O’Keefe Inspired

Our recent trip to the southwest included a visit to the Georgia O’Keeffe Museum. Back in my studio I am finding new inspiration from my memories of the trip and, particularly, the entire span of O’Keeffe’s work.

This is a small oil just completed that I call Violet Flowers. It’s only 4″ by 12″ (almost the size on your computer screen), but packs a lot of intensity in that small canvas.

Violet Flowers

Now I’m working on bigger pieces inspired by the trip.

Paul

Posted in Art, Ghost Ranch, New Mexico, Santa Fe, Uncategorized | 1 Comment

Morning Walk

It was 49 this morning for our walk. Storms last night with lots of wind and rain. I love the drops on our garden plants.

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And the wind didn’t topple a new rock sculpture in our neiborhood park.

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Drawing class day is off to a good start.
Paul

Posted in Uncategorized | 4 Comments

One More Picture

Just one more picture sent to us by our friend, Kathy, in Flagstaff. She joined us for a wonderful day at Marble Canyon. This is Jean and me standing on the banks of the Colorado River at the bottom of the canyon.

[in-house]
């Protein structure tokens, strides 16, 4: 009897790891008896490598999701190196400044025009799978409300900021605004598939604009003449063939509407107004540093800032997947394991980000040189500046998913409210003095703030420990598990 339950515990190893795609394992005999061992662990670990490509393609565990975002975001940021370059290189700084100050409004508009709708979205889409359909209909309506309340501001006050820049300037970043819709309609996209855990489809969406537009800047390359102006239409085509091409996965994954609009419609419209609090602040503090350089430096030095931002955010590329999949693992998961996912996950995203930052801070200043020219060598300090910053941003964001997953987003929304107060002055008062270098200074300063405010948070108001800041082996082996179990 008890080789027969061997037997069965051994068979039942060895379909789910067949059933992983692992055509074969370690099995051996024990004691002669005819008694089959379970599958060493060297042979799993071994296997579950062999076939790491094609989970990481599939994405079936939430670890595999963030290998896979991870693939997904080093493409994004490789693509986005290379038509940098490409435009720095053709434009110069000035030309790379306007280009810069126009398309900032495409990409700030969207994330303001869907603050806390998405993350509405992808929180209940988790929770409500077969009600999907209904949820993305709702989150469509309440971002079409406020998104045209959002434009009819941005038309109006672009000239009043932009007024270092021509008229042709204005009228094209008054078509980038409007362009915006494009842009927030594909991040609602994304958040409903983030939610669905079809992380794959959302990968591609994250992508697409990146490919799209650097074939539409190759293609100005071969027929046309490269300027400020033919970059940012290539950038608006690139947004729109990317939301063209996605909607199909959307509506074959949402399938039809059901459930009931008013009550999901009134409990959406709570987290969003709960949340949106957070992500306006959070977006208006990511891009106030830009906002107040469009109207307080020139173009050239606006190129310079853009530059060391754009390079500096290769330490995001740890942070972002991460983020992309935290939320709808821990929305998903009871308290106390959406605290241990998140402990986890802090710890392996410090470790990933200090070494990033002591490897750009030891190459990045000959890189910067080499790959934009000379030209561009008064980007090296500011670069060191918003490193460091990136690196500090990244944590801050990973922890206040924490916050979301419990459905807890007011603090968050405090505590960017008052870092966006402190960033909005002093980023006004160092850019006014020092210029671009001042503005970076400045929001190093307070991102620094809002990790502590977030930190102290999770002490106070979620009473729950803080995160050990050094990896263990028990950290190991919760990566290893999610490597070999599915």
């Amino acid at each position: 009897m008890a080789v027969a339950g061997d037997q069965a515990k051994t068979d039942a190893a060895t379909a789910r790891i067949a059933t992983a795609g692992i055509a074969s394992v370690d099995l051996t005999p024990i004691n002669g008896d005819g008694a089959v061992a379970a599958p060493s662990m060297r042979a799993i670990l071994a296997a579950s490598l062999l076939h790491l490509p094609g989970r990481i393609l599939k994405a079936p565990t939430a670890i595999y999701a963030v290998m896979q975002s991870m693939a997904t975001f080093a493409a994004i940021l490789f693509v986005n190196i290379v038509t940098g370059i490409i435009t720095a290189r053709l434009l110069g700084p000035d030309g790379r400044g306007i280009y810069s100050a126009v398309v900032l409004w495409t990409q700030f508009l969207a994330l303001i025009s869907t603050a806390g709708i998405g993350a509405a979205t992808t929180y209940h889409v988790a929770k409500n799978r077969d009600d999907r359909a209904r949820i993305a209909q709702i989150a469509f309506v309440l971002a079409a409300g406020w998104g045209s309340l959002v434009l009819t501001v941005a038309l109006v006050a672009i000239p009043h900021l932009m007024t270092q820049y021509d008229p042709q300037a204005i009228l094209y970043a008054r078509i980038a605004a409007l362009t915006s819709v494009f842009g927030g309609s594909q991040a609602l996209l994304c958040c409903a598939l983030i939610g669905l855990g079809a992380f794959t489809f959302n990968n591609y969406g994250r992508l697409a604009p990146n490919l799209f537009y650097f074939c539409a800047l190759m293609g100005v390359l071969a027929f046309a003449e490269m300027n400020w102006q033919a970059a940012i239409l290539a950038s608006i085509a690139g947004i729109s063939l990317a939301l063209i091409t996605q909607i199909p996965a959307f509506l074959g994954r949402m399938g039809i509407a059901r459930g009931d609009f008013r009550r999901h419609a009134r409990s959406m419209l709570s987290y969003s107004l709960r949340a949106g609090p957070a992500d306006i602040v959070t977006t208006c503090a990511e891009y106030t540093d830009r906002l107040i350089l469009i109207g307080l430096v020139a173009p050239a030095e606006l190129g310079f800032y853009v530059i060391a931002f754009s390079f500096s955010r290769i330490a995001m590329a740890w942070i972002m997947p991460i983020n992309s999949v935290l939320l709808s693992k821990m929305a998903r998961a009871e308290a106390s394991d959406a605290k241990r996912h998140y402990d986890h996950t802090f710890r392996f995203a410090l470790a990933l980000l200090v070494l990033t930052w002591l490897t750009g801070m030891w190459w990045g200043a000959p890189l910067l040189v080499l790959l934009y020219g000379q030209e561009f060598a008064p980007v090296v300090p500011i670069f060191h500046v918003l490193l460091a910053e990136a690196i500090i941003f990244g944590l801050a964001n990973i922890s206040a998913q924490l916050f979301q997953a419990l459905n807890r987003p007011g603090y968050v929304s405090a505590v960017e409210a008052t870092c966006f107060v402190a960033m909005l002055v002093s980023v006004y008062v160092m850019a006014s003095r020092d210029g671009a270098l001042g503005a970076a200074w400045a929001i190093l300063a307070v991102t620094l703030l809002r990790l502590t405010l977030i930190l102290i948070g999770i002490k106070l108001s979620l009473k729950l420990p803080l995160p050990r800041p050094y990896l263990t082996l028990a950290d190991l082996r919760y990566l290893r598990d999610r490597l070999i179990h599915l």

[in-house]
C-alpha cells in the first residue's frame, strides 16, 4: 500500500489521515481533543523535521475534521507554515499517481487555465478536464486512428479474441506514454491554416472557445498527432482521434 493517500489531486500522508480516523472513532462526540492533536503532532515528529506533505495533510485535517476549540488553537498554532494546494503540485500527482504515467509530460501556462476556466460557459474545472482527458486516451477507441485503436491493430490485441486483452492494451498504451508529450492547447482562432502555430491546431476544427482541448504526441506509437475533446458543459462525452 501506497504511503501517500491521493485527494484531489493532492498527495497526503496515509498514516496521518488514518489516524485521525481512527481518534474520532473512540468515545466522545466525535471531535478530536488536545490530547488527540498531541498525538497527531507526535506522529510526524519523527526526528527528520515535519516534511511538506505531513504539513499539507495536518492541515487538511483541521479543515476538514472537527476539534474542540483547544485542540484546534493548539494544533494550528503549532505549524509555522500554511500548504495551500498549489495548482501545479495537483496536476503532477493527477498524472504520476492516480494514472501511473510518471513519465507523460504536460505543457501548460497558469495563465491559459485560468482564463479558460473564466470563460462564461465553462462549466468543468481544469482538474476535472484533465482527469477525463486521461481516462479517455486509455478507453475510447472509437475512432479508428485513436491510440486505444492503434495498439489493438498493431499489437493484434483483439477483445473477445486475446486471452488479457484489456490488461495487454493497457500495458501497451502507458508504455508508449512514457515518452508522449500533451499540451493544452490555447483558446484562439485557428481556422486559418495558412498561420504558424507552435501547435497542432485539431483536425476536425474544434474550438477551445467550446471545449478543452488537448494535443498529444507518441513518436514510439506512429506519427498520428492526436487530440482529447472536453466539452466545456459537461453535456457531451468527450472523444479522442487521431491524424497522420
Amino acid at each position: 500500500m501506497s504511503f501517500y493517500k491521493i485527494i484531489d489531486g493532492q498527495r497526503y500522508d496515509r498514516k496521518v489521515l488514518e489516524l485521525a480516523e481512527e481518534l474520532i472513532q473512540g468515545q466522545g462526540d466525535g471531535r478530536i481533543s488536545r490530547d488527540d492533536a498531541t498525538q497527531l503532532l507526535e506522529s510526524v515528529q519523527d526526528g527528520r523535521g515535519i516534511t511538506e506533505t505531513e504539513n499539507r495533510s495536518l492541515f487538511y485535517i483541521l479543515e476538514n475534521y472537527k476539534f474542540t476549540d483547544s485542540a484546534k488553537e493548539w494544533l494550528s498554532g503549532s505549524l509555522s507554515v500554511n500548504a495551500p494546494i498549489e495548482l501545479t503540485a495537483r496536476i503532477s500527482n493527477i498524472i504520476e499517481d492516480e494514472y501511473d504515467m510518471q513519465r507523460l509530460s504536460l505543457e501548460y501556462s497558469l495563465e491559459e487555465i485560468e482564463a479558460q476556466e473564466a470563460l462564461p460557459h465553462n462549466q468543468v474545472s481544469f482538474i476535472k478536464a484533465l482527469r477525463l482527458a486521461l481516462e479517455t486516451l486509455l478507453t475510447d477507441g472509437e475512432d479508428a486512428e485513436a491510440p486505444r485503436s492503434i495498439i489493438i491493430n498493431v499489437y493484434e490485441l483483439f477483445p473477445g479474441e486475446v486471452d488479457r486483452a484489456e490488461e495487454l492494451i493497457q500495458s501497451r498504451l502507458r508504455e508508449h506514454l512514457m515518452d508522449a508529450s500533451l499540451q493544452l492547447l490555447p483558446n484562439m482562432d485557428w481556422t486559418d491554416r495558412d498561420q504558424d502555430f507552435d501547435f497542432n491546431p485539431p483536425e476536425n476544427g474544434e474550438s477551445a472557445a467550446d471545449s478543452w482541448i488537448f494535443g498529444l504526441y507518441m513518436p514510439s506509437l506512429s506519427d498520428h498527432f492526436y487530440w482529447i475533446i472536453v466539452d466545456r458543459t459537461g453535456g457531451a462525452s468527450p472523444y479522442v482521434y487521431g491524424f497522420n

KONICA MINOLTA DIGITAL CAMERA

KONICA MINOLTA DIGITAL CAMERA

Cold water and hot sun!

Paul

Posted in Arizona, Flagstaff, Grand Canyon | 2 Comments

Home and Art Recap

Two days of driving brought us home last night. Of course the most difficult part of the trip, the worst traffic, and the worst drivers all happened in the hour plus it took us to get from the Bellevue city limits to our home in north Seattle. Denver at rush hour was nothing compared to Seattle on a Saturday afternoon! Go figure.

Anyway, we arrived safe and sound. Today we are unpacking, doing laundry, rescuing our gardens from three weeks of neglect, and I’m practicing ukulele for tonight’s rehearsal with Ukestra Seatte.